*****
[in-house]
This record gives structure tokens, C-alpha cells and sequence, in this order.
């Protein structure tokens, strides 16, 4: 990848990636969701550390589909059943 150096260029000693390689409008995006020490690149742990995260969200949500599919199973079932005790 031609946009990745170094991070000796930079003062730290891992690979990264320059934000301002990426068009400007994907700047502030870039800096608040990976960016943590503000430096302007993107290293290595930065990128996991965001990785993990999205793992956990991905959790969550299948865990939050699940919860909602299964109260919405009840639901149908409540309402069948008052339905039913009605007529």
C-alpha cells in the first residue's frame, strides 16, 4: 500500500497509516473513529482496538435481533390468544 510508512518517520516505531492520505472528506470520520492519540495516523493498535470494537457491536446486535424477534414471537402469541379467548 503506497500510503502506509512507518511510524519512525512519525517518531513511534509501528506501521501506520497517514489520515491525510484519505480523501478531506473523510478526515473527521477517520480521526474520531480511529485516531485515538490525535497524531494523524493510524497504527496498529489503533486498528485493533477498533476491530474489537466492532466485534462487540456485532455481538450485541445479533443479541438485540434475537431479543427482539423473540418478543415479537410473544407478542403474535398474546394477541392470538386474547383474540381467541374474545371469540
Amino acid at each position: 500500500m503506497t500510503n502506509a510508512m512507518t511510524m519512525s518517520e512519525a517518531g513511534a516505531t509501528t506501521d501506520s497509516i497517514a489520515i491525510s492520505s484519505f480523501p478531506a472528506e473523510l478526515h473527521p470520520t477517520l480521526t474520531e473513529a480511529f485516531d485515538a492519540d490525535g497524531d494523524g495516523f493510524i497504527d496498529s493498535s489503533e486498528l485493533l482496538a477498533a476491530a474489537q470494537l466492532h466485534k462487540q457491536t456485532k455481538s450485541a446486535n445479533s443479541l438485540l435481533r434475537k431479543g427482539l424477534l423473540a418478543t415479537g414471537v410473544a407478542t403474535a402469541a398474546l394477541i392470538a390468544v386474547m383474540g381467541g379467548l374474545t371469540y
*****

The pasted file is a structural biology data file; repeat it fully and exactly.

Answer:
[in-house]
This record gives structure tokens, C-alpha cells and sequence, in this order.
């Protein structure tokens, strides 16, 4: 990848990636969701550390589909059943 150096260029000693390689409008995006020490690149742990995260969200949500599919199973079932005790 031609946009990745170094991070000796930079003062730290891992690979990264320059934000301002990426068009400007994907700047502030870039800096608040990976960016943590503000430096302007993107290293290595930065990128996991965001990785993990999205793992956990991905959790969550299948865990939050699940919860909602299964109260919405009840639901149908409540309402069948008052339905039913009605007529």
C-alpha cells in the first residue's frame, strides 16, 4: 500500500497509516473513529482496538435481533390468544 510508512518517520516505531492520505472528506470520520492519540495516523493498535470494537457491536446486535424477534414471537402469541379467548 503506497500510503502506509512507518511510524519512525512519525517518531513511534509501528506501521501506520497517514489520515491525510484519505480523501478531506473523510478526515473527521477517520480521526474520531480511529485516531485515538490525535497524531494523524493510524497504527496498529489503533486498528485493533477498533476491530474489537466492532466485534462487540456485532455481538450485541445479533443479541438485540434475537431479543427482539423473540418478543415479537410473544407478542403474535398474546394477541392470538386474547383474540381467541374474545371469540
Amino acid at each position: 500500500m503506497t500510503n502506509a510508512m512507518t511510524m519512525s518517520e512519525a517518531g513511534a516505531t509501528t506501521d501506520s497509516i497517514a489520515i491525510s492520505s484519505f480523501p478531506a472528506e473523510l478526515h473527521p470520520t477517520l480521526t474520531e473513529a480511529f485516531d485515538a492519540d490525535g497524531d494523524g495516523f493510524i497504527d496498529s493498535s489503533e486498528l485493533l482496538a477498533a476491530a474489537q470494537l466492532h466485534k462487540q457491536t456485532k455481538s450485541a446486535n445479533s443479541l438485540l435481533r434475537k431479543g427482539l424477534l423473540a418478543t415479537g414471537v410473544a407478542t403474535a402469541a398474546l394477541i392470538a390468544v386474547m383474540g381467541g379467548l374474545t371469540y